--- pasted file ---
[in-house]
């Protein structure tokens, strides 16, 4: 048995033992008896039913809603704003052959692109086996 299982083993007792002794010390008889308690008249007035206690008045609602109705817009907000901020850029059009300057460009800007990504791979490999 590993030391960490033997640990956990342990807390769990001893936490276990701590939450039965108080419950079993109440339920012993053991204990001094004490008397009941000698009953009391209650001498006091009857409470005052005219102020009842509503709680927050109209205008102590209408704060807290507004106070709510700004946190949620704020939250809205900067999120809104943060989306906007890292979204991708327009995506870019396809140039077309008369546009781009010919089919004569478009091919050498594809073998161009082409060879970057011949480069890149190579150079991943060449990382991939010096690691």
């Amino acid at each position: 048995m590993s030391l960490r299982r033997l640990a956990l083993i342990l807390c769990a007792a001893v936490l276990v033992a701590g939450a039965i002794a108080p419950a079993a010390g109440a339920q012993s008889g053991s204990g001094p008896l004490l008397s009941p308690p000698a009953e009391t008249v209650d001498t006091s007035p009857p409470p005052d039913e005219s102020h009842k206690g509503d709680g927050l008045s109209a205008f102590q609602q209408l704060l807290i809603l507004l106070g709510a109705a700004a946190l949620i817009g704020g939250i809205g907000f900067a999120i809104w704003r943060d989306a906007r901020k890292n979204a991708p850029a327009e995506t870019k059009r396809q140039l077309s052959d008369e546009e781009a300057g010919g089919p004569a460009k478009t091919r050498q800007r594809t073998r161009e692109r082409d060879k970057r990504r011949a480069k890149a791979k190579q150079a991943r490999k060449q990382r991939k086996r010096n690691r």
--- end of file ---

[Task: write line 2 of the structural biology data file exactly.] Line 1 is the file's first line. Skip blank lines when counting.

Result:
């Protein structure tokens, strides 16, 4: 048995033992008896039913809603704003052959692109086996 299982083993007792002794010390008889308690008249007035206690008045609602109705817009907000901020850029059009300057460009800007990504791979490999 590993030391960490033997640990956990342990807390769990001893936490276990701590939450039965108080419950079993109440339920012993053991204990001094004490008397009941000698009953009391209650001498006091009857409470005052005219102020009842509503709680927050109209205008102590209408704060807290507004106070709510700004946190949620704020939250809205900067999120809104943060989306906007890292979204991708327009995506870019396809140039077309008369546009781009010919089919004569478009091919050498594809073998161009082409060879970057011949480069890149190579150079991943060449990382991939010096690691």